Death in Stalker, Part 2

The biggest cowards in the Zone are the Ukrainian soldiers that try to police it. They don’t go anywhere without overwhelming numbers and high-tech equipment, and they usually have attack helicopters flying cover. You can expect to see them whenever you’ve uncovered anything of value, or if you and your comrades have managed to clear a dangerous area. Then the army will swoop in and kill everyone.

They’re also corrupt. Every time I had to go through an army checkpoint, they extracted a hefty bribe at gunpoint. Meanwhile, they’ve got every exit to the Exclusion Zone mined and guarded. Anyone who tries to leave gets shot down without warning.

So even though I decided I was through with contract killing, I made an exception where the army was concerned. I can only be hassled, extorted, and nearly gunned down in free-fire zones so many times before I start taking it a little personally.

Furthermore, my murder of that deserter had an interesting effect on my ethics. While it had seemed like a watershed moment of realization that would put me on the path to a more merciful journey through the Zone, it turned out to be more of a benchmark. My reasoning went like this: I might as well commit lesser evils, because I’d done worse. In for a penny and all that.

I took a job to get a tricked-out pistol from the army major who oversees a checkpoint in the Cordon. Basically, someone wanted a novelty gun and I was going to have to kill six people to get him his souveneir. But these six people were soldiers, and those guys are assholes.

I took the contract and headed down to the checkpoint, where the soldiers ripped me off for the usual fee and gave me the usual warning about shooting me if I didn’t behave myself. This time, however, I felt that “delicious coldness” that Michael Corleone felt when the police captain gave him a beating. As I forked over my cash, I knew these guys were already ghosts. I walked through the checkpoint, made a note of its layout, and headed over the nearby ridge.

The sun was going down fast and I decided to wait until it was dark to make my attack. Dusk and dawn are difficult times to operate, because neither normal eyesight nor nightvision really work. Your eyes can’t penetrate the shadows and your nightvision is blown by the fact that the sun is sitting on the horizon.

I got into position behind some shrubs and made final preparations. I loaded armor-piercing rounds into my sidearm, which I hoped I wouldn’t have to use. I had three grenades, which I would need if they rushed me or if I needed to flush them out of cover. My rifle was the weak link. I was being forced to use the AN-94 assault rifle, which is the successor to the Kalashnikov line of rifles. It’s marginally more accurate, but still not a sniper’s weapon. It puts maybe one round in five in the crosshairs, while the rest of the shots fall a few degrees off-center. This means that even with a clear shot, you have to pop off several rounds to make sure your target goes down. This exposes your position to everyone else, and gives enemies more time to find cover. Not exactly the way of the ninja.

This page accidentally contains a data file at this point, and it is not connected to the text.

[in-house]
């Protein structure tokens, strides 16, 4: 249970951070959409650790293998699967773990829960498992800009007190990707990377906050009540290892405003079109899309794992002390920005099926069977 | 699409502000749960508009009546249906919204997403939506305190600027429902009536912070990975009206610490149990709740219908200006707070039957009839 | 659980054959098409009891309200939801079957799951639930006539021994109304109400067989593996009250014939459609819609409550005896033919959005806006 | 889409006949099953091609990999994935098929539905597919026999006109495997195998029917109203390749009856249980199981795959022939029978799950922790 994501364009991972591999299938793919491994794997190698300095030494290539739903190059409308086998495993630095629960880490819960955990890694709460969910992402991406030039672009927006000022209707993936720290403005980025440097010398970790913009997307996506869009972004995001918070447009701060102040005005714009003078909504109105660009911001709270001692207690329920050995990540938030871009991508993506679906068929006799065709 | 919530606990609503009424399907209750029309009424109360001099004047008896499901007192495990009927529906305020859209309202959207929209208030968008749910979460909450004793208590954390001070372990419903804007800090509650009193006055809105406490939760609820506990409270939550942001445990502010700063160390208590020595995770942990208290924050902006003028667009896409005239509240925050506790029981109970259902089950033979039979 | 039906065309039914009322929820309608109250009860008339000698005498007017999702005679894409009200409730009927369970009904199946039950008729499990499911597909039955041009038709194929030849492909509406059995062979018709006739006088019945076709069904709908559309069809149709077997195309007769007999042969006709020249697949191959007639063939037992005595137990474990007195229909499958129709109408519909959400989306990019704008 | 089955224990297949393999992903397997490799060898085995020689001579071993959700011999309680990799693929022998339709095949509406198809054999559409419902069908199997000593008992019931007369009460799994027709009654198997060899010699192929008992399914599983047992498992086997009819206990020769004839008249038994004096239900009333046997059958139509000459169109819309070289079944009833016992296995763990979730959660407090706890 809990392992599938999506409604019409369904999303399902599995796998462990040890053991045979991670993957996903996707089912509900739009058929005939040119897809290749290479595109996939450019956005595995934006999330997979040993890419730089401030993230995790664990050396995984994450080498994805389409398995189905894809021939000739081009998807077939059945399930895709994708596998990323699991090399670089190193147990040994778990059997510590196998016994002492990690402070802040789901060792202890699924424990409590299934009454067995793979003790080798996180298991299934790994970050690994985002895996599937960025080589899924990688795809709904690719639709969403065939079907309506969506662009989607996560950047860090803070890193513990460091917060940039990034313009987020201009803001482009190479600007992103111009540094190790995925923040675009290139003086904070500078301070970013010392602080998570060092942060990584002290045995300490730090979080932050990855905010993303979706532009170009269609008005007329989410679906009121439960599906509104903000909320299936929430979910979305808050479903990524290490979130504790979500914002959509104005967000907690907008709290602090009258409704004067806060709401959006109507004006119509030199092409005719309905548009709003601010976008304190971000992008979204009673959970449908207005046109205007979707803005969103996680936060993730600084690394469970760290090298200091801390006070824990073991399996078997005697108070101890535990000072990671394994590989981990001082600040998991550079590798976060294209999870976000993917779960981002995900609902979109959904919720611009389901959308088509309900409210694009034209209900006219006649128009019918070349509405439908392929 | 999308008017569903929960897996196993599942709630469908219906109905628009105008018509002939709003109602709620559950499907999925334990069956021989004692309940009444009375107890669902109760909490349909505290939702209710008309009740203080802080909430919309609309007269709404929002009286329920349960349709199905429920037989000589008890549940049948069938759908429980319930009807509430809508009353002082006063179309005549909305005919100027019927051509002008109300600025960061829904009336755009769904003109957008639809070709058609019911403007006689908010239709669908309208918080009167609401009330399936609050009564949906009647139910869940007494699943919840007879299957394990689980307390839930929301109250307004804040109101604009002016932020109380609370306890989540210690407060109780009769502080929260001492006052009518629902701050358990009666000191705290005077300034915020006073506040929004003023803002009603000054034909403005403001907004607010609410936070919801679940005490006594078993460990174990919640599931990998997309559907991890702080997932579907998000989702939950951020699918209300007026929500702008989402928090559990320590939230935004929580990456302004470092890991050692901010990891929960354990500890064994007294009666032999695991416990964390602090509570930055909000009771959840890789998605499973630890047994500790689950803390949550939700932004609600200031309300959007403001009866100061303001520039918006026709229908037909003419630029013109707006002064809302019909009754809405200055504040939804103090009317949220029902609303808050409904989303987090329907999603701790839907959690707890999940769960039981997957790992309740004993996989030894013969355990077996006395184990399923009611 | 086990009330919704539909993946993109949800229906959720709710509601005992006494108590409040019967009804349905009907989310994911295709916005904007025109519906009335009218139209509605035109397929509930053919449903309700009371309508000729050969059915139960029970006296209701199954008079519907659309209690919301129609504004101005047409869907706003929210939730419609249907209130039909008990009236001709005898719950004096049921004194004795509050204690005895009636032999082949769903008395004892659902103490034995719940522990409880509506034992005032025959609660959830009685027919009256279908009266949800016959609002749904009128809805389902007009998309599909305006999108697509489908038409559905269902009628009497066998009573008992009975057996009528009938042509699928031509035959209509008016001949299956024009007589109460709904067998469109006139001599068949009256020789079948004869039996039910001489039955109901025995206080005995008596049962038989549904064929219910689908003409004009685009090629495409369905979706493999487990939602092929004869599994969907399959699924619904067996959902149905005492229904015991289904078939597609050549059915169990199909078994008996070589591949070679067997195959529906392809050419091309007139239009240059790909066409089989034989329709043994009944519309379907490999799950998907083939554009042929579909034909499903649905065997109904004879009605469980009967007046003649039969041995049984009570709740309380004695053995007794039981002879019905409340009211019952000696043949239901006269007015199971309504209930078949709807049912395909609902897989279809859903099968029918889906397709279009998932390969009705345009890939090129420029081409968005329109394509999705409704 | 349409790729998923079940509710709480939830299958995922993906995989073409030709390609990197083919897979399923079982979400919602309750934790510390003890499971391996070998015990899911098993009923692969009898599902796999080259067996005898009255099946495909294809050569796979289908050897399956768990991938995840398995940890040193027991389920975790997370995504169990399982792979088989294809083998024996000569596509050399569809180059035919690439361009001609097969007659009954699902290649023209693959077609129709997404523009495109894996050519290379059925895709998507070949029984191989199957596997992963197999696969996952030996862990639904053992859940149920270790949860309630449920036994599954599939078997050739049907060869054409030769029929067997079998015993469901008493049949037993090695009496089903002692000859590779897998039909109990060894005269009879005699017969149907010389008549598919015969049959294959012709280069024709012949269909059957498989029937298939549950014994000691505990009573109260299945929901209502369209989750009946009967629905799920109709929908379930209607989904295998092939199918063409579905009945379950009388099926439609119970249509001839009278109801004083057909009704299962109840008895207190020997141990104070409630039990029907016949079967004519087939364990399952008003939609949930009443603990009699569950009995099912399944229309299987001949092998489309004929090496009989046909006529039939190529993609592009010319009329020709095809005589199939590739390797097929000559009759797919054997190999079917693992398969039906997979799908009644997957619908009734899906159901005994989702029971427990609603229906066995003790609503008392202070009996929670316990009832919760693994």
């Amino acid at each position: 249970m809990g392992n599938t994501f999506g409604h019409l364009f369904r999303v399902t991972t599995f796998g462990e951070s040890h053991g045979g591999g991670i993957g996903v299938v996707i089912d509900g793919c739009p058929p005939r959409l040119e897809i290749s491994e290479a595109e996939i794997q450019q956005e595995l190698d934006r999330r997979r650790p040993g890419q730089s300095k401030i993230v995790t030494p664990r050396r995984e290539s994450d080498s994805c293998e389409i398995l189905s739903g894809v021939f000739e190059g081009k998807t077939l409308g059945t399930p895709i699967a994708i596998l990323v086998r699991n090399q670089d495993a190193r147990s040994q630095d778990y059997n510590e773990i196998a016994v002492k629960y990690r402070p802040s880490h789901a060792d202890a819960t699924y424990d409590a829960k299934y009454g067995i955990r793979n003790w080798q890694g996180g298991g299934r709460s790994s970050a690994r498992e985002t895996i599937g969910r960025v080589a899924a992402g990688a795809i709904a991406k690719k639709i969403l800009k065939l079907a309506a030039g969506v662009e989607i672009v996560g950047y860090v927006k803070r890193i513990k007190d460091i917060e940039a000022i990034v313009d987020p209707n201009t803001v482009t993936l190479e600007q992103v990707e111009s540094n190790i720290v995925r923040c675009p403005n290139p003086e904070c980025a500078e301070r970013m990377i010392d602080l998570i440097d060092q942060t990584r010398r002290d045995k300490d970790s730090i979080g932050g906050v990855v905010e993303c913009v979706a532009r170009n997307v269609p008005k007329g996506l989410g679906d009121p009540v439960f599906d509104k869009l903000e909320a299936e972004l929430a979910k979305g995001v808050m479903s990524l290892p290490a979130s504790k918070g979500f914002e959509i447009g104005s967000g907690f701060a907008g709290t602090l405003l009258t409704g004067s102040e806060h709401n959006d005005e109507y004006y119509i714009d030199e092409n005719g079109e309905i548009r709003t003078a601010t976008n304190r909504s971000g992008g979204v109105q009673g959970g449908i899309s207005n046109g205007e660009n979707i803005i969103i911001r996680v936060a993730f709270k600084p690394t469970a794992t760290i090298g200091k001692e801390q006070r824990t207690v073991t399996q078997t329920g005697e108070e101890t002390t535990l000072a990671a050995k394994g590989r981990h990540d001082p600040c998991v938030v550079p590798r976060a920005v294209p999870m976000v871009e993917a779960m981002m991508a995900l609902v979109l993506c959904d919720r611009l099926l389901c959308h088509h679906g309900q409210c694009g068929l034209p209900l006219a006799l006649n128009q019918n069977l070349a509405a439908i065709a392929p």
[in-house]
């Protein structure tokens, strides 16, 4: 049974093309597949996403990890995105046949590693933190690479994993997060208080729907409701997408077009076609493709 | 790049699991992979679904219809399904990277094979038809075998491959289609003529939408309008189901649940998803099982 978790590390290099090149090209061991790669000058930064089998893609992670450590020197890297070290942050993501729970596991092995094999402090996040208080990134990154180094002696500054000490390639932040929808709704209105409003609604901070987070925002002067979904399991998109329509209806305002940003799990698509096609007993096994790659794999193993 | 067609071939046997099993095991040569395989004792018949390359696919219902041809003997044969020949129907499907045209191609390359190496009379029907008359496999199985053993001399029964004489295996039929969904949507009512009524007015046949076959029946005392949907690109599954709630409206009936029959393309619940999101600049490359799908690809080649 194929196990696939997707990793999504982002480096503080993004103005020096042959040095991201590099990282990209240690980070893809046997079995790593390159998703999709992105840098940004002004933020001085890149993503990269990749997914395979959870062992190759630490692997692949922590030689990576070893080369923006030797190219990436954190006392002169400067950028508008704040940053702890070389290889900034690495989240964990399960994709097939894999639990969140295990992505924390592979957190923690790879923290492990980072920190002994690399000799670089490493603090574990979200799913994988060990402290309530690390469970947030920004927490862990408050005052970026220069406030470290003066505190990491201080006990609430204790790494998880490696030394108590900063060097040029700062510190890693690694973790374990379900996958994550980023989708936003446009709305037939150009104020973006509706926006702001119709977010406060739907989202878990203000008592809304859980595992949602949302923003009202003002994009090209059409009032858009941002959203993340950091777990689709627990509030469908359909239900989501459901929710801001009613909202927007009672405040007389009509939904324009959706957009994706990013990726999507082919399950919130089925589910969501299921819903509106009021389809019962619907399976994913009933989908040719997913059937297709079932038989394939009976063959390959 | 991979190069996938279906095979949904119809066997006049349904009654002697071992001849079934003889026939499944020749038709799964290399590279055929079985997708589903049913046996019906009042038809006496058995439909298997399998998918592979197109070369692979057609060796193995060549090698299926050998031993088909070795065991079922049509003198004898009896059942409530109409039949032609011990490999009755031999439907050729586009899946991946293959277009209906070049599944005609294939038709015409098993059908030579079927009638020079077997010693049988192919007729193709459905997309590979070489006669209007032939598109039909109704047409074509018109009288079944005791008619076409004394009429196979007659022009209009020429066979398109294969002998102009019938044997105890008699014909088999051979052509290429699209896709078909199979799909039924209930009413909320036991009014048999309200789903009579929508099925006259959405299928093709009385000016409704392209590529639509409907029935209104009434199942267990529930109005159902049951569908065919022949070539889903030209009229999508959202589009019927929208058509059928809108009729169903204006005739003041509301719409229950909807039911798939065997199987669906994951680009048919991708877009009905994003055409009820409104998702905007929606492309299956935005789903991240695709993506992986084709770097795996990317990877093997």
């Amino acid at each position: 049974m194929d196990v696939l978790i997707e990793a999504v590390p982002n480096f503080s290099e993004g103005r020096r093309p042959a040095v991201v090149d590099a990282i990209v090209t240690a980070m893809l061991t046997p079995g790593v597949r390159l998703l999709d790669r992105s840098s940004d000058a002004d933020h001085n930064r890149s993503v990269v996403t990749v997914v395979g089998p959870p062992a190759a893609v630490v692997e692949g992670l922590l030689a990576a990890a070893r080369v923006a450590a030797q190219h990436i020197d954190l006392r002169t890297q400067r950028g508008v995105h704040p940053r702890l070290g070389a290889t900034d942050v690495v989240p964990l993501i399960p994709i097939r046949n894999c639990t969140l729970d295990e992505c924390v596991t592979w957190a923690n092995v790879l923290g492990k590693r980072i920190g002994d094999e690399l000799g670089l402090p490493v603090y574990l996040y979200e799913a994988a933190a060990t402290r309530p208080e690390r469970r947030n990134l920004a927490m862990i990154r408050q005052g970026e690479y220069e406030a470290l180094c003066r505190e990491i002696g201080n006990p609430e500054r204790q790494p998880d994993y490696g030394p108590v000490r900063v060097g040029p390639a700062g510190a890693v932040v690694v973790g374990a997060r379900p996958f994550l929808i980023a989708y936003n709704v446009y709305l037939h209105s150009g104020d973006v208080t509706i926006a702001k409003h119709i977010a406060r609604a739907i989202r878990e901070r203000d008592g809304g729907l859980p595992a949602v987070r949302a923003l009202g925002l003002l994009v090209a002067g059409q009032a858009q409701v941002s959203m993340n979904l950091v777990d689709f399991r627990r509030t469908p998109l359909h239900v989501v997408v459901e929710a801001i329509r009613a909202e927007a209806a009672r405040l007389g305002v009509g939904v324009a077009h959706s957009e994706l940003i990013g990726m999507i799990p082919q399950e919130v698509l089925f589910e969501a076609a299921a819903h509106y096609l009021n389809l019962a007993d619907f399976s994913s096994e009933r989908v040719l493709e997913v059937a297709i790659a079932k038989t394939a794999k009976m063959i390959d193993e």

As the shadows deepened, I moved out from behind the bushes and drew a bead on the Major. The last light bled from the sky and I flipped on my night vision goggles. Now I could see him perfectly, standing on the summit of his tiny little hill and surveying his miniscule kingdom.

The first shot missed high and he made a run for it, but in the wrong direction. I caught him at the bottom of the slope with a few rounds, then took a quick look around as some wild shots started coming from the checkpoint. Another trooper was at the base of my ridge trying to find me, but he’d come too close for me to miss with a headshot.

There were four of them left and they’d taken cover from my sniper fire. I flipped the gun back to automatic for the infighting that was about to begin, then moved down the hill toward their position. I saw a flash of movement next to a shipping container and loosed a volley of shots. No more movement, but I didn’t know if that meant I’d killed my target or if he’d just gotten back in cover.

I pulled out my grenades and started flinging them into the checkpoint, spread out so that running from one would take my victims into the blast from another. As they exploded, I dashed across the road to negate their cover. I only saw one soldier hiding in the middle of the checkpoint, and took him down with the better part of a clip.

I put in a fresh clip, but there was no more shooting. I checked out the scene through my scope and counted the bodies. The Major, Headshot, Movement (I must have hit him), Coward, and someone I’d never seen. Probably killed by a grenade. One unaccounted for. I crept into the checkpoint, but soon found his body next to a supply stockpile. One of the grenades must have gotten him.

I found the special sidearm on the Major’s corpse, which was just a modified version of a lousy Soviet pistol. A collector’s item, perhaps, but not worth getting killed over. The Major should have had less gaudy tastes.

It struck me that the Zone was a strange place. Not quite a Hobbesian warzone, but definitely tribal and vicious. My character had killed a man who had done no wrong, and it was murder. But taking money to kill six people for a bauble was just, because they had attacked my kind and stolen from me when they could.

The world that Stalker portrays is one in which there is no higher authority to which a man can appeal, and the stakes are almost always mortal. So morality gets sanded down until we arrive back at Polemarchus’ straight-from-the-shoulder formulation: “Do harm to your enemies and good to your friends.” To every man his due.

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